# Showing a ring is not a principal ideal ring

If I have a ring and suppose that I want to show that it is not a principal ideal ring. How can I construct an ideal (that is not a principal ideal) as a counterexample?

For example, I saw this question the other day:

The ring $R = \mathbb Z[\sqrt{-5}]$ is not a principal ideal domain because the ideal $I = (2, 1+\sqrt{-5})$ is not a principal ideal. But how would I think of this ideal by myself?

Thank you.

• It is unclear what you are asking. By defining $I = (2,1+\sqrt{-5})$ you have constructed the ideal. Do you mean something like how could I ever have thought of that for myself? – Derek Holt Jan 22 '14 at 8:46
• @DerekHolt yep, that was what I was trying to ask (but phrased it quite badly). I have edited the question above. Thank you for the suggestion. – JN. Jan 22 '14 at 8:58
• It can be helpful to look for instances of non-unique factorization. Here we have $6 = 2 \times 3 = (1 + \sqrt{-5})(1-\sqrt{-5})$ which might help you to think of this ideal $I$. – Derek Holt Jan 22 '14 at 9:08
• I understand that all non-unique factorization domains are not principal ideal domains, but how would I get the ideal based on this non-unique factorization? For example, I see that in our case, $I=(3, 1-\sqrt{-5} )$ is a non-principal ideal. Does that hold in general or is it just for this case? In other words, if I had a non-unique factorization, say $a \times b = c \times d$ , does that mean $I=(a,c)$ is definitely a non-principal ideal? Thanks for your help! – JN. Jan 24 '14 at 8:17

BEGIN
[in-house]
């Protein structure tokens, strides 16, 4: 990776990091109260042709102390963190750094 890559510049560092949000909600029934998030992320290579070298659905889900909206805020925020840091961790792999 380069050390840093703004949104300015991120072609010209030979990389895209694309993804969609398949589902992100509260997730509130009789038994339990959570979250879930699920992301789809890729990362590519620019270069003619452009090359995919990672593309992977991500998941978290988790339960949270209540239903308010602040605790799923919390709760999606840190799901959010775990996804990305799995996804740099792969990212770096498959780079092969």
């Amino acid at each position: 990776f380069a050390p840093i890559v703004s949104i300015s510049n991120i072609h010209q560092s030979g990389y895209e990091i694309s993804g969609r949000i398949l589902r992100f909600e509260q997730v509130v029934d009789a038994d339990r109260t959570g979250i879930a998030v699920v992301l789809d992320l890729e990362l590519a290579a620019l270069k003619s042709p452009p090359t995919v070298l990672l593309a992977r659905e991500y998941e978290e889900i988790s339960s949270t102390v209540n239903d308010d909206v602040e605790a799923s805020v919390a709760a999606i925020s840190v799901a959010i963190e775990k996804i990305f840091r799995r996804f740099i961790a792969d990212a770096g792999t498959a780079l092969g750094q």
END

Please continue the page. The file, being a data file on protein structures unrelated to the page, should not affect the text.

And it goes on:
In the above case $R$ is the ring of integers of $\mathbb{Q}(\sqrt{-5})$, and hence a Dedekind ring. Every ideal in a Dedekind ring is generated by at most $2$ elements, but not every ideal need to be principal (this is the case if and only if $R$ is factorial). Hence it is a good idea to consider an ideal $I=\langle a,b\rangle$ with two elements $a,b\in R$. Now we assume that it can be generated by one element $c\in R$. Taking norms (see the answers in the above post, i.e. choosing $a,b$ such that $N(c)\mid gcd(N(a),N(b))=2$, so that $N(c)=1,2$ etc.) it is easy to see how to choose $a,b$ to obtain a contradiction.
In other cases, like $R=\mathbb{Z}[x]$, or $\mathbb{Q}[x,y]$ the question has been answered here.
I think it is worth mentioning that in fact, for $R$ a commutative ring, any number of elements in $R$ can be defined similarly as an ideal. Don't forget that $I = (2,1+\sqrt{-5})$ is really $2\mathbb{Z}[\sqrt{-5}] +(1+\sqrt{-5})\mathbb{Z}[\sqrt{-5}]$. So you could technically arbitrarily pick any ideal, and show that it is not generated by a single element.